Contributed_WildandCiv01

The fall 2020 class of the semester-long Wilderness and Civilizations program. Participation in the program earns students a minor in wilderness studies through outdoor activities including a 40-mile backpacking trip.

The semester-long Wilderness and Civilization program, which gives students the chance to be outdoors and experience Montana’s nature while earning credits, is open for applications. 

Applications for the program’s Fall 2021 semester are open until Apr. 1, but the scholarship deadline is Feb. 16. Justina McDirmid, a student who participated in this program in Fall 2020, said anyone interested in the program should fill out the application.

“You don’t have to prove that you have skills or talents, just that you’re interested,” McDirmid said.

Andrea Stephens, the program director for this course, agreed with McDirmid. 

“If you’re interested, don’t feel intimidated,” Stephens said. “We get everyone caught up to speed to make everyone feel safe and comfortable.”

This full semester program gives participants a minor in wilderness studies, 18 credits toward their other degrees and a CPR certification. But the academic benefits are not the only incentives for students. According to McDirmid, this program is a good opportunity to talk to people and meet people that you are able to hang out with after the semester ends.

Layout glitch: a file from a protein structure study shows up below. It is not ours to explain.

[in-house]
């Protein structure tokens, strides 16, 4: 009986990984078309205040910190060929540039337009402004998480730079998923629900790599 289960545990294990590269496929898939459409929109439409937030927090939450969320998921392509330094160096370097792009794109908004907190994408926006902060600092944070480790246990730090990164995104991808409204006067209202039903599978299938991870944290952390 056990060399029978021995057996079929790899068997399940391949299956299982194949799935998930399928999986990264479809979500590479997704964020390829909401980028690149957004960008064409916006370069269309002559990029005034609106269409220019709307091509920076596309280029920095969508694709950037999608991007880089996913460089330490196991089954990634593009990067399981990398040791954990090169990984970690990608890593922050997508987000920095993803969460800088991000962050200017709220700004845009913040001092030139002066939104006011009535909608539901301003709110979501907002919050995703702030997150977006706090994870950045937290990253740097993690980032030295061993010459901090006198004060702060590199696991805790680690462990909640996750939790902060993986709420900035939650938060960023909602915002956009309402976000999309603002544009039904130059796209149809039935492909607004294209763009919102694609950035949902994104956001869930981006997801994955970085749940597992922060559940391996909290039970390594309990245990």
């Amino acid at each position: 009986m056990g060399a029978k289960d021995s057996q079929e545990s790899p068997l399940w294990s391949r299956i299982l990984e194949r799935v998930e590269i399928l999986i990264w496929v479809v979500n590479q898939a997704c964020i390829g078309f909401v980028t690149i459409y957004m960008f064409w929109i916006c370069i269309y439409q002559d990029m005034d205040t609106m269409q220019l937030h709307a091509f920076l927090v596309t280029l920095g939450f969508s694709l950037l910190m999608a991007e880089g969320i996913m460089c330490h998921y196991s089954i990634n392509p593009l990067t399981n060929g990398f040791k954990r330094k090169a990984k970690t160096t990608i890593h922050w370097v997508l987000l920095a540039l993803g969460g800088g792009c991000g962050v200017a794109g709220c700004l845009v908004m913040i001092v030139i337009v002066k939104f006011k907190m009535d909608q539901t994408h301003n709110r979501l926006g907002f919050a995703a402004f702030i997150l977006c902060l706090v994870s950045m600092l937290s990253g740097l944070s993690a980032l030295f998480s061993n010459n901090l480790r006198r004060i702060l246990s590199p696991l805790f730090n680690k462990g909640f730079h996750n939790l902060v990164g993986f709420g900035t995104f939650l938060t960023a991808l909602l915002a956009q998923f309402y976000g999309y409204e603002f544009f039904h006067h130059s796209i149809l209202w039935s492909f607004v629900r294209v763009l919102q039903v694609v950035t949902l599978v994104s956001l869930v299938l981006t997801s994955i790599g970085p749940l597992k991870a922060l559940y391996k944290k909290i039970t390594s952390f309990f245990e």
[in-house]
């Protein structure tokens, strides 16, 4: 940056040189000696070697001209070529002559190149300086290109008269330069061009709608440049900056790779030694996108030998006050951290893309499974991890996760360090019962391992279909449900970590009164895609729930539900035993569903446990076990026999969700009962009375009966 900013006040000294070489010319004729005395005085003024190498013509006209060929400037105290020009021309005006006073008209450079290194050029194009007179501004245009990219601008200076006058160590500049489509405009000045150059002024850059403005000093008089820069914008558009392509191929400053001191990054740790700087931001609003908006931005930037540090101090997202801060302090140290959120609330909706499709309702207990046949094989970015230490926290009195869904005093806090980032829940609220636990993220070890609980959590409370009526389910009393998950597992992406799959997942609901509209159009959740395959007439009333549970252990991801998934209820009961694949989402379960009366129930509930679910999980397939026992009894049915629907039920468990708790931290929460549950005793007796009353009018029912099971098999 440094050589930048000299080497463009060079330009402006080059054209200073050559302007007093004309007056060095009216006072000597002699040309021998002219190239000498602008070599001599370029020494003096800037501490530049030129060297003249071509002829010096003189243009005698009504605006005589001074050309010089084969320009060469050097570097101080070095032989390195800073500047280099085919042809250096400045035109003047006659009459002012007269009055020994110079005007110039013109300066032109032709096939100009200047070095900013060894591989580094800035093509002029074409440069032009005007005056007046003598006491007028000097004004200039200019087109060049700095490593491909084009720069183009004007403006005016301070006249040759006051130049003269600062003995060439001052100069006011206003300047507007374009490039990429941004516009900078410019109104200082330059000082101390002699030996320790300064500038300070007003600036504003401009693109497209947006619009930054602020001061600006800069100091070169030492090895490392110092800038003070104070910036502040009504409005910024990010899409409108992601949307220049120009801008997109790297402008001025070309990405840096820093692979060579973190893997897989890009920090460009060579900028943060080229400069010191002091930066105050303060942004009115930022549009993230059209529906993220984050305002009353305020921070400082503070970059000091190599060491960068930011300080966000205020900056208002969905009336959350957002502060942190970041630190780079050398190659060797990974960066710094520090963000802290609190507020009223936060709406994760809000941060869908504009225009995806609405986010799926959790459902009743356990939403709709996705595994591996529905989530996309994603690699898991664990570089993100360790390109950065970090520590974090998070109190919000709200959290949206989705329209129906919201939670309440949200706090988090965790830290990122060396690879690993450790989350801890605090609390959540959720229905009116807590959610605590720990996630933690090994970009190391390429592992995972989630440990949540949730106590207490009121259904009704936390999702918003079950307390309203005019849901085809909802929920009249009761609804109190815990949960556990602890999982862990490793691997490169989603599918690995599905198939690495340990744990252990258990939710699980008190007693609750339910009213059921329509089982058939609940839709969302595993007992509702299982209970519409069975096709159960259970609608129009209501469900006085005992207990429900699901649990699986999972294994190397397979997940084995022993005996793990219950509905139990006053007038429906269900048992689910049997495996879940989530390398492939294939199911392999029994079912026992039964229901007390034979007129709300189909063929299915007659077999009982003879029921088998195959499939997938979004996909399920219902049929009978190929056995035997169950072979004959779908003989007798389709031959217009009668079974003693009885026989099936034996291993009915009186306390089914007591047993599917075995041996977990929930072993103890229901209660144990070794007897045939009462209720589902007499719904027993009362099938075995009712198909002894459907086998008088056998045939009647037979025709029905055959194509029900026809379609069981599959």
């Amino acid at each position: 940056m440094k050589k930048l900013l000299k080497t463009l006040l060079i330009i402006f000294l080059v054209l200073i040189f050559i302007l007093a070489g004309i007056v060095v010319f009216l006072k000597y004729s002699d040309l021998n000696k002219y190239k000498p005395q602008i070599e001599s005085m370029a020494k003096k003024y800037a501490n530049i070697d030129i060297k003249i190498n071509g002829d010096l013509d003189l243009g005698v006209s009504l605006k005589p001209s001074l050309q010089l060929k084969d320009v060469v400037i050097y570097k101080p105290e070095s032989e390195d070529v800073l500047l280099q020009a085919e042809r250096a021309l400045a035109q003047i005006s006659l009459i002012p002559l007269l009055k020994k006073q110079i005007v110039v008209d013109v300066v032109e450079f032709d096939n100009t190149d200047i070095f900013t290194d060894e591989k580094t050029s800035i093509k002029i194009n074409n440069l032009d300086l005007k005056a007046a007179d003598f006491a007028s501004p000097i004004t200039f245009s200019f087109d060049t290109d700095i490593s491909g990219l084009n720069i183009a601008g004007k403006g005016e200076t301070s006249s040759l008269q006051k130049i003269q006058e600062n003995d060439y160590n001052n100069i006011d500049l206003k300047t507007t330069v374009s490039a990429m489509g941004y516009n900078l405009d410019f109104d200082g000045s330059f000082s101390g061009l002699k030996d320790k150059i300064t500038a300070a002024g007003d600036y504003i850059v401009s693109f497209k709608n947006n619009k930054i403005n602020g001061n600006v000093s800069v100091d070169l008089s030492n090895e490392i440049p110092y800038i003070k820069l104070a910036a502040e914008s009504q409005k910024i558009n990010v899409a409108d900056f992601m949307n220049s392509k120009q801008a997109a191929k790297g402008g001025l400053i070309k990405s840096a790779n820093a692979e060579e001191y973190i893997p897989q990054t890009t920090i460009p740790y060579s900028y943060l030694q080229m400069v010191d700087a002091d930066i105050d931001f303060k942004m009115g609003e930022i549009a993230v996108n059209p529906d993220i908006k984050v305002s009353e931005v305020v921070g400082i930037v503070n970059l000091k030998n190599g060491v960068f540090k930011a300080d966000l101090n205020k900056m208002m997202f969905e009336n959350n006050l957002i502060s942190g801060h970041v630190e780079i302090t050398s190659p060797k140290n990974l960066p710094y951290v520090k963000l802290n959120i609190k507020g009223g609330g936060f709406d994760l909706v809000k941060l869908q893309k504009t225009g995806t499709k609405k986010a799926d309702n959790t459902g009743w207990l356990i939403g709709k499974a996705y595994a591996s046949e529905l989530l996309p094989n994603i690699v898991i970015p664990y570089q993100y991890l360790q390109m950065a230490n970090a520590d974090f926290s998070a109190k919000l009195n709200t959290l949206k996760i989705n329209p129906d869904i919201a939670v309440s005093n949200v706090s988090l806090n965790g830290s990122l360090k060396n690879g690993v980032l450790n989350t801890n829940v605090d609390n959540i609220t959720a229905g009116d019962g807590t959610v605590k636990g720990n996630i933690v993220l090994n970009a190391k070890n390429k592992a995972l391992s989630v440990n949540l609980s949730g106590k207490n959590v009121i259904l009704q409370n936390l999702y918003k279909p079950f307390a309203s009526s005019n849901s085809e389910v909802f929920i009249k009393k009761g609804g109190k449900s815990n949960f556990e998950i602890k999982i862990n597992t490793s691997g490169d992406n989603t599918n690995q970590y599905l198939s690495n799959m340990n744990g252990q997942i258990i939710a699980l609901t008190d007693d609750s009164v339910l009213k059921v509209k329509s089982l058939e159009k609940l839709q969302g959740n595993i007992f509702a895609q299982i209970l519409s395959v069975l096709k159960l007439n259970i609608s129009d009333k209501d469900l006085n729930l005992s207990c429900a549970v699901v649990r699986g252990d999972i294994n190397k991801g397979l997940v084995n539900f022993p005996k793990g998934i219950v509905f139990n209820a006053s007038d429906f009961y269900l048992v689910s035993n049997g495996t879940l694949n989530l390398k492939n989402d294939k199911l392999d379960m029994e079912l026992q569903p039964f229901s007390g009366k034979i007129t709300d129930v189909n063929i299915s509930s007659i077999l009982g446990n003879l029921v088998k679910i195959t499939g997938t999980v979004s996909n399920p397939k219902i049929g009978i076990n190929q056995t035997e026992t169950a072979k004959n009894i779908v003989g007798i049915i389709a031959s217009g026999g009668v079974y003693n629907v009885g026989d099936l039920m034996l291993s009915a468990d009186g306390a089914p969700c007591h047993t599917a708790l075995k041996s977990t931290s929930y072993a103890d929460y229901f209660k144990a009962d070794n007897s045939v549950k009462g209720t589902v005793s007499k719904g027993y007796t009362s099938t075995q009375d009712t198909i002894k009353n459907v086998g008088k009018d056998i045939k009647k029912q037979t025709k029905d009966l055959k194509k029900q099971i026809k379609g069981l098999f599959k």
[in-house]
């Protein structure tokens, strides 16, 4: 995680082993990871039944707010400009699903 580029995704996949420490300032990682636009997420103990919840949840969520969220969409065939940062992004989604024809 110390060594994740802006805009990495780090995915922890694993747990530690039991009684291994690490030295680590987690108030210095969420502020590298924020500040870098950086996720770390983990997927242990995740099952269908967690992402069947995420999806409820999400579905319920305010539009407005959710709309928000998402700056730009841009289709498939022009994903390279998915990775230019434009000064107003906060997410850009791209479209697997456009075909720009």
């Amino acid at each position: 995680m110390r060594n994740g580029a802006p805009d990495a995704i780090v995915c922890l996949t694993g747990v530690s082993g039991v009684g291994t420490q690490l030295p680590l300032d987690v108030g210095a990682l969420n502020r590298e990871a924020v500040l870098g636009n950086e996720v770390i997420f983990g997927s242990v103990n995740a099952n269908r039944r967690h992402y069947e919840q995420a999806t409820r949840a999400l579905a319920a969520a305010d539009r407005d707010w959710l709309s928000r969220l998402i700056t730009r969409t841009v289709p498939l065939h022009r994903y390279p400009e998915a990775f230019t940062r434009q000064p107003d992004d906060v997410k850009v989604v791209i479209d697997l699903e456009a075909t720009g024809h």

Stephens believes Wilderness and Civilization can leave a lasting mark on students’ lives.

“We have been running this program for 50 years,” she said. “I know a number of alumni who are my age or older who still say that it was a wonderful program.”

Stephens believes the bond that an experience like this creates between people is a lasting one. 

McDirmid said she met another girl in her class when they had to find partners for one of the first aid lessons who became one of her best friends. She also recounted a memory from one of the backpacking trips she went on for the program. 

“This kid howled, then we heard a chorus of wolves,” she said. “It was chilling, but so amazing.”

The program includes a roughly 40-mile backpacking trip that usually spans 10 days.

“I’d say my advice to people who don’t even hike on small trails [is] don’t be afraid,” McDirmid said. “During school and classes we are taught how to handle situations.”

As for people who may be worried about missing out on their daily dose of caffeine, Stephens suggests packing instant coffee for the trips.

“There is always time for a hot drink, there is no need to suffer,” she said. “Iced coffee [made] out of snow is delicious.”

Like the rest of UM, this program had to adjust for the pandemic. Stephens said last semester everyone was in charge of making their own food and driving themselves to meet for trips. 

“I think we did a lot less traveling,” she said. “Typically we meet with community members all across the state. I’m hoping that we start our program next fall where we don’t have to be bound by these same things.”